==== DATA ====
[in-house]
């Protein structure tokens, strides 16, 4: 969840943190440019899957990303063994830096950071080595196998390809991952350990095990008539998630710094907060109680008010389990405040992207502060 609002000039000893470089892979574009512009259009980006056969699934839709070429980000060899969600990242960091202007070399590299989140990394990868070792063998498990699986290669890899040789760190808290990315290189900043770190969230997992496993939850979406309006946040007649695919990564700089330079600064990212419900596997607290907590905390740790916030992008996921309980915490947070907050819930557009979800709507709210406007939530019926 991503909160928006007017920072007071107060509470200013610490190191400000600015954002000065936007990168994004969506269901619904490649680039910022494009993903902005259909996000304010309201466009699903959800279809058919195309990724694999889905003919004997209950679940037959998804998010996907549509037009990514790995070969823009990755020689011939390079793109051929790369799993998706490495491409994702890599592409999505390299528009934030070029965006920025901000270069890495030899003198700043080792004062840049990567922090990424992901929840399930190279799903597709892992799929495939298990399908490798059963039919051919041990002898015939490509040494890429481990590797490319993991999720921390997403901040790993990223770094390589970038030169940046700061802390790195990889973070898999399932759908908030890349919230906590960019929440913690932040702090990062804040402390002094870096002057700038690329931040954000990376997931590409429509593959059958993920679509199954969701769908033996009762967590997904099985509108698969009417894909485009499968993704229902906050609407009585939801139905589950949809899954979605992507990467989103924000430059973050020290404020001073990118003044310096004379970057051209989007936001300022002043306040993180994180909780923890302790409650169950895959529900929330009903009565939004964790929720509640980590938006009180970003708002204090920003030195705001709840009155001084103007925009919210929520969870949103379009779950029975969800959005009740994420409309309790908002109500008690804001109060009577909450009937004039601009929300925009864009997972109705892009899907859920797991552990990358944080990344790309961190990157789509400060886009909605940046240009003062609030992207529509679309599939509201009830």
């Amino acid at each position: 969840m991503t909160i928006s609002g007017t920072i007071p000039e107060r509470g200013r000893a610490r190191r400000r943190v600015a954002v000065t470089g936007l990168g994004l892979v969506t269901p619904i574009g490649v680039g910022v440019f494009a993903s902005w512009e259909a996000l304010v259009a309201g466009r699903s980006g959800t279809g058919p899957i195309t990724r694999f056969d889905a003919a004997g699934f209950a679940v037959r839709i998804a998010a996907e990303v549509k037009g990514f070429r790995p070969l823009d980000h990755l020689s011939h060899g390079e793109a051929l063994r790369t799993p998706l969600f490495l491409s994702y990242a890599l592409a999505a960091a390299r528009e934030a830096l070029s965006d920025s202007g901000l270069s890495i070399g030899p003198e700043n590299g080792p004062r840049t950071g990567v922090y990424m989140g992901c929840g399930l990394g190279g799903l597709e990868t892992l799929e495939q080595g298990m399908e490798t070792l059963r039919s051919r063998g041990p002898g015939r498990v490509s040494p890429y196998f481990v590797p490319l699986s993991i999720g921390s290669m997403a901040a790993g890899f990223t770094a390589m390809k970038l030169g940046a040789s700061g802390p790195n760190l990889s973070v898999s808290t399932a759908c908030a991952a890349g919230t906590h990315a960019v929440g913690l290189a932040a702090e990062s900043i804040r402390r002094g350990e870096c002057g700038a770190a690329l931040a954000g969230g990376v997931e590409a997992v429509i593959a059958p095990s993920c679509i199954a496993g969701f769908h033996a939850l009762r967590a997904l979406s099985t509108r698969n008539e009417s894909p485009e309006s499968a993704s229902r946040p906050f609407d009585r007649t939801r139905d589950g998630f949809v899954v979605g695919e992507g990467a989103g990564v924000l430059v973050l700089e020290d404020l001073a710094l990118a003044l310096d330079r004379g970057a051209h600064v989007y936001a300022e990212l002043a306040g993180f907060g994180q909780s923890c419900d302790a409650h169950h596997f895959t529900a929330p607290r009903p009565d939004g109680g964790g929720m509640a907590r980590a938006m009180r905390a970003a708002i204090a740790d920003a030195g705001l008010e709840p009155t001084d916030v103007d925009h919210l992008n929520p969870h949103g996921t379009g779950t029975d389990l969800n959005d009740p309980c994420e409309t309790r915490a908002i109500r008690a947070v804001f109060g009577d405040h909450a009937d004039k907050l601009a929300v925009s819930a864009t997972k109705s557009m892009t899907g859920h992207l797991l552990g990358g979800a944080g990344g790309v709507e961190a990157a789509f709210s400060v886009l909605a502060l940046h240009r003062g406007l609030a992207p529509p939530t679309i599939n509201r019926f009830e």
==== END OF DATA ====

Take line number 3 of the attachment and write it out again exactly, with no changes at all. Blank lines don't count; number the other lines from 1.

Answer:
């Amino acid at each position: 969840m991503t909160i928006s609002g007017t920072i007071p000039e107060r509470g200013r000893a610490r190191r400000r943190v600015a954002v000065t470089g936007l990168g994004l892979v969506t269901p619904i574009g490649v680039g910022v440019f494009a993903s902005w512009e259909a996000l304010v259009a309201g466009r699903s980006g959800t279809g058919p899957i195309t990724r694999f056969d889905a003919a004997g699934f209950a679940v037959r839709i998804a998010a996907e990303v549509k037009g990514f070429r790995p070969l823009d980000h990755l020689s011939h060899g390079e793109a051929l063994r790369t799993p998706l969600f490495l491409s994702y990242a890599l592409a999505a960091a390299r528009e934030a830096l070029s965006d920025s202007g901000l270069s890495i070399g030899p003198e700043n590299g080792p004062r840049t950071g990567v922090y990424m989140g992901c929840g399930l990394g190279g799903l597709e990868t892992l799929e495939q080595g298990m399908e490798t070792l059963r039919s051919r063998g041990p002898g015939r498990v490509s040494p890429y196998f481990v590797p490319l699986s993991i999720g921390s290669m997403a901040a790993g890899f990223t770094a390589m390809k970038l030169g940046a040789s700061g802390p790195n760190l990889s973070v898999s808290t399932a759908c908030a991952a890349g919230t906590h990315a960019v929440g913690l290189a932040a702090e990062s900043i804040r402390r002094g350990e870096c002057g700038a770190a690329l931040a954000g969230g990376v997931e590409a997992v429509i593959a059958p095990s993920c679509i199954a496993g969701f769908h033996a939850l009762r967590a997904l979406s099985t509108r698969n008539e009417s894909p485009e309006s499968a993704s229902r946040p906050f609407d009585r007649t939801r139905d589950g998630f949809v899954v979605g695919e992507g990467a989103g990564v924000l430059v973050l700089e020290d404020l001073a710094l990118a003044l310096d330079r004379g970057a051209h600064v989007y936001a300022e990212l002043a306040g993180f907060g994180q909780s923890c419900d302790a409650h169950h596997f895959t529900a929330p607290r009903p009565d939004g109680g964790g929720m509640a907590r980590a938006m009180r905390a970003a708002i204090a740790d920003a030195g705001l008010e709840p009155t001084d916030v103007d925009h919210l992008n929520p969870h949103g996921t379009g779950t029975d389990l969800n959005d009740p309980c994420e409309t309790r915490a908002i109500r008690a947070v804001f109060g009577d405040h909450a009937d004039k907050l601009a929300v925009s819930a864009t997972k109705s557009m892009t899907g859920h992207l797991l552990g990358g979800a944080g990344g790309v709507e961190a990157a789509f709210s400060v886009l909605a502060l940046h240009r003062g406007l609030a992207p529509p939530t679309i599939n509201r019926f009830e």